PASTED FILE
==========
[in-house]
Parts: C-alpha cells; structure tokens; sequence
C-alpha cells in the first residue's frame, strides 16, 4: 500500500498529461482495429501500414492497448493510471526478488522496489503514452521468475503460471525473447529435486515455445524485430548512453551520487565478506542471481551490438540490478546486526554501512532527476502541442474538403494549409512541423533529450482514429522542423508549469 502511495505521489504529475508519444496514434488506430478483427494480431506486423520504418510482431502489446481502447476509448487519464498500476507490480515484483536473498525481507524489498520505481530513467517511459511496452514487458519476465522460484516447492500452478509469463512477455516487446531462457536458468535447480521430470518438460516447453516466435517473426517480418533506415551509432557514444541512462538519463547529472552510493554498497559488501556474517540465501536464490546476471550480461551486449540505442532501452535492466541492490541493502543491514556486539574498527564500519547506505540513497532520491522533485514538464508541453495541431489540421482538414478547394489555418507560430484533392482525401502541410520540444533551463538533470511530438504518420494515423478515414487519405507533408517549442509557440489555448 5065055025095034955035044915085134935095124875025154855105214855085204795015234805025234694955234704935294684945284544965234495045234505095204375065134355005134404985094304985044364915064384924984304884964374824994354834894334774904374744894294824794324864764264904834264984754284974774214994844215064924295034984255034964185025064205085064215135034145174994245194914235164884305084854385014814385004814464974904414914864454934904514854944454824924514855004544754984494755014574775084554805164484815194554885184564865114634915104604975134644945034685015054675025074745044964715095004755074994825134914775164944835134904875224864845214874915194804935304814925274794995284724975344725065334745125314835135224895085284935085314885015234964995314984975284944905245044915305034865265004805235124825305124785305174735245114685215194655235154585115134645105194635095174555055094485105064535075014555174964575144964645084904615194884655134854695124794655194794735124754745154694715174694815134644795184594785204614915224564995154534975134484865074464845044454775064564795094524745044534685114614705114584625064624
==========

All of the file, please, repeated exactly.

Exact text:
[in-house]
Parts: C-alpha cells; structure tokens; sequence
C-alpha cells in the first residue's frame, strides 16, 4: 500500500498529461482495429501500414492497448493510471526478488522496489503514452521468475503460471525473447529435486515455445524485430548512453551520487565478506542471481551490438540490478546486526554501512532527476502541442474538403494549409512541423533529450482514429522542423508549469 502511495505521489504529475508519444496514434488506430478483427494480431506486423520504418510482431502489446481502447476509448487519464498500476507490480515484483536473498525481507524489498520505481530513467517511459511496452514487458519476465522460484516447492500452478509469463512477455516487446531462457536458468535447480521430470518438460516447453516466435517473426517480418533506415551509432557514444541512462538519463547529472552510493554498497559488501556474517540465501536464490546476471550480461551486449540505442532501452535492466541492490541493502543491514556486539574498527564500519547506505540513497532520491522533485514538464508541453495541431489540421482538414478547394489555418507560430484533392482525401502541410520540444533551463538533470511530438504518420494515423478515414487519405507533408517549442509557440489555448 5065055025095034955035044915085134935095124875025154855105214855085204795015234805025234694955234704935294684945284544965234495045234505095204375065134355005134404985094304985044364915064384924984304884964374824994354834894334774904374744894294824794324864764264904834264984754284974774214994844215064924295034984255034964185025064205085064215135034145174994245194914235164884305084854385014814385004814464974904414914864454934904514854944454824924514855004544754984494755014574775084554805164484815194554885184564865114634915104604975134644945034685015054675025074745044964715095004755074994825134914775164944835134904875224864845214874915194804935304814925274794995284724975344725065334745125314835135224895085284935085314885015234964995314984975284944905245044915305034865265004805235124825305124785305174735245114685215194655235154585115134645105194635095174555055094485105064535075014555174964575144964645084904615194884655134854695124794655194794735124754745154694715174694815134644795184594785204614915224564995154534975134484865074464845044454775064564795094524745044534685114614705114584625064624